After the failed coup in Turkey, cometh the purge.
Turkish media show scores of humiliated would-be putschists, huddled and shirtless as they await arrest. And every news cycle brings fresh images of alleged coup-plotters being escorted into custody, some of them evidently beaten.
Already, more than 18,500 people have been detained or suspended, cutting deeply into ranks of police, Army, and judiciary. And the sheer scale and speed of the new purge looks increasingly like a political witch hunt, raising questions about the negative impact on those pillars of Turkish state power.
One-third of Turkey’s 350 or so generals are now in custody, nearly 20 percent of all judges and prosecutors suspended, and even 30 out of 81 provincial governors have been detained. Analysts say that puts the NATO member’s military effectiveness in jeopardy, and will undermine its war against Kurdish militants and the self-declared Islamic State (IS) jihadists.
For President Recep Tayyip Erdoğan, it’s a moment that goes to the heart of the Turkey he is building, and now – taking advantage of what he believes to be a democratic, post-coup mandate – is tapping to further reshape the nation such that his increasingly authoritarian, Islamist brand of rule faces no challenge.
President Erdoğan’s harsh response speaks to a renewed – and perhaps justifiable, some say – paranoia, as he vows to rid Turkey of a “virus.” He has said that “traitors will pay a heavy price for the betrayal of this country,” and says God granted a blessing “because this will cause our armed forces to be cleansed.”
But at stake may also be internal stability in Turkey, which serves as a frontline bulwark against regional turmoil in Syria and Iraq, hosts 3.1 million refugees, and is home to NATO’s second-largest armed force. Turkey provides an airbase at Incirlik for US planes to strike IS targets, and some US nuclear weapons are stored there.
“These [detention] numbers are so huge…. The image of the Turkish armed forces is seriously harmed,” says Metehan Demir, a defense analyst and journalist based in the Turkish capital, Ankara.
“Turkey has been fighting against the PKK [Kurdistan Workers’ Party] and IS for a long time, and Turkey needs key people, the experts, to carry out this war professionally,” says Mr. Demir. “We are worried about it. If the state knew before about these [pro-coup] people, why did the state did not take the necessary steps before? This is the question.”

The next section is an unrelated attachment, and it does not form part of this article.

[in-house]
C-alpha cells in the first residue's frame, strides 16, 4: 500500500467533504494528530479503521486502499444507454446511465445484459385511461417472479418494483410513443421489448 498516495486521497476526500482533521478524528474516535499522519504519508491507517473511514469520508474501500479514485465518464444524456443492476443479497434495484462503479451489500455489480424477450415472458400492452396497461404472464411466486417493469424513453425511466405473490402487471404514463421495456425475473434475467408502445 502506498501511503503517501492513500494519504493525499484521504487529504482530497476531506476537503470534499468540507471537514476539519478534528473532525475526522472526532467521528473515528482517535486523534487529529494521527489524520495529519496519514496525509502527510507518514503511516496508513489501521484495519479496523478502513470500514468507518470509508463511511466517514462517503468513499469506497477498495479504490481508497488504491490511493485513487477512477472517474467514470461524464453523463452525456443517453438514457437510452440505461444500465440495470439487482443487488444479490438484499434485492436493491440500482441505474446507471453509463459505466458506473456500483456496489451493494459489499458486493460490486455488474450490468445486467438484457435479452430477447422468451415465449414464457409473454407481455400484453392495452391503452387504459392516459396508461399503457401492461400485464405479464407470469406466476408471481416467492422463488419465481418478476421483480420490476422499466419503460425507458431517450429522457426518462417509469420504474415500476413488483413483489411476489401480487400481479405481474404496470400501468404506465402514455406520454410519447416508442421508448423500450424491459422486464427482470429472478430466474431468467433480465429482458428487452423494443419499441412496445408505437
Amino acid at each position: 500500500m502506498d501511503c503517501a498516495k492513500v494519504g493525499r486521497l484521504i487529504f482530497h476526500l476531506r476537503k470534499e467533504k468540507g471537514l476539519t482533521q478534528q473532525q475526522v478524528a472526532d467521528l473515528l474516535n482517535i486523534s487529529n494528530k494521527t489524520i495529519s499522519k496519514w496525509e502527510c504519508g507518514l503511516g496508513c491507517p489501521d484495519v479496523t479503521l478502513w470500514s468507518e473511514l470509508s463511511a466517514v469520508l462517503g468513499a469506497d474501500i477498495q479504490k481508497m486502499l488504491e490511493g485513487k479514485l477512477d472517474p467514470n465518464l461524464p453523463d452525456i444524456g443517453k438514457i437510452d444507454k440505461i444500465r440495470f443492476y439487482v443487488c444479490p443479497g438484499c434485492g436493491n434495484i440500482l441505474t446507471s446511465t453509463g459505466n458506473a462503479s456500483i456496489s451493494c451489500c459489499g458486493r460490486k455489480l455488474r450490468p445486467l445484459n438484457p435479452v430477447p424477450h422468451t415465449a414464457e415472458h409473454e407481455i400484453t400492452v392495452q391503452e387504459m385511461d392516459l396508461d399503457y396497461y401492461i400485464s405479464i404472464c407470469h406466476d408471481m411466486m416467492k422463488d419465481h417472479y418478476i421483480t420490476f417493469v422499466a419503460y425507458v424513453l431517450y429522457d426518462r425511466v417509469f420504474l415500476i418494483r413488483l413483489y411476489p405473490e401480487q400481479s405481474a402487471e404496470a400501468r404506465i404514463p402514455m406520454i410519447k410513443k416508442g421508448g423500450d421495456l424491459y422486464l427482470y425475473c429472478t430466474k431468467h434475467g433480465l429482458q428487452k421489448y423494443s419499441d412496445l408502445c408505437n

Erdoğan perhaps saved his divisive 13-year rule by using FaceTime at a critical moment, rushing back from a holiday as the coup deepened late Friday night – as his ministers meeting in Ankara reportedly expected to die if they were overthrown. He called his Islamist supporters out onto the streets in the name of democracy, against a “gang of terrorists” loyal to a cleric living in exile in Pennsylvania, Fethullah Gülen.
For years, Erdoğan has overseen several purges of so-called Gülenists, removing thousands of policemen, judges, and prosecutors, especially after leaked wire-tapped phone call recordings in December 2013 that appeared to show high level corruption that included Erdoğan himself.
The Gülenists are accused of creating a “parallel state” in Turkey, which pro-Erdoğan officials describe with a term they coined, calling it the Fethullah Terrorist Organization, or FETO.
Yet despite those earlier moves against Gülenists – which focused on the police and judiciary, not the armed forces – anti-Erdoğan believers remained entrenched enough to mount a coup attempt.
“In the military, the problem is absolutely beyond the Gülen issue,” says Aaron Stein, a Turkey specialist at the Atlantic Council think tank in Washington. “This was not a small cadre of people, contrary to the prevailing narrative. This was a sophisticated if poorly executed plot to decapitate the Turkish government. And they nearly succeeded.”
The purges will be felt keenly by the Turkish military, which as an institution of state “may be broken,” says Mr. Stein. “The armed forces are, once again, seeing significant turnover in the officer corps. This will absolutely undermine the institution’s effectiveness.”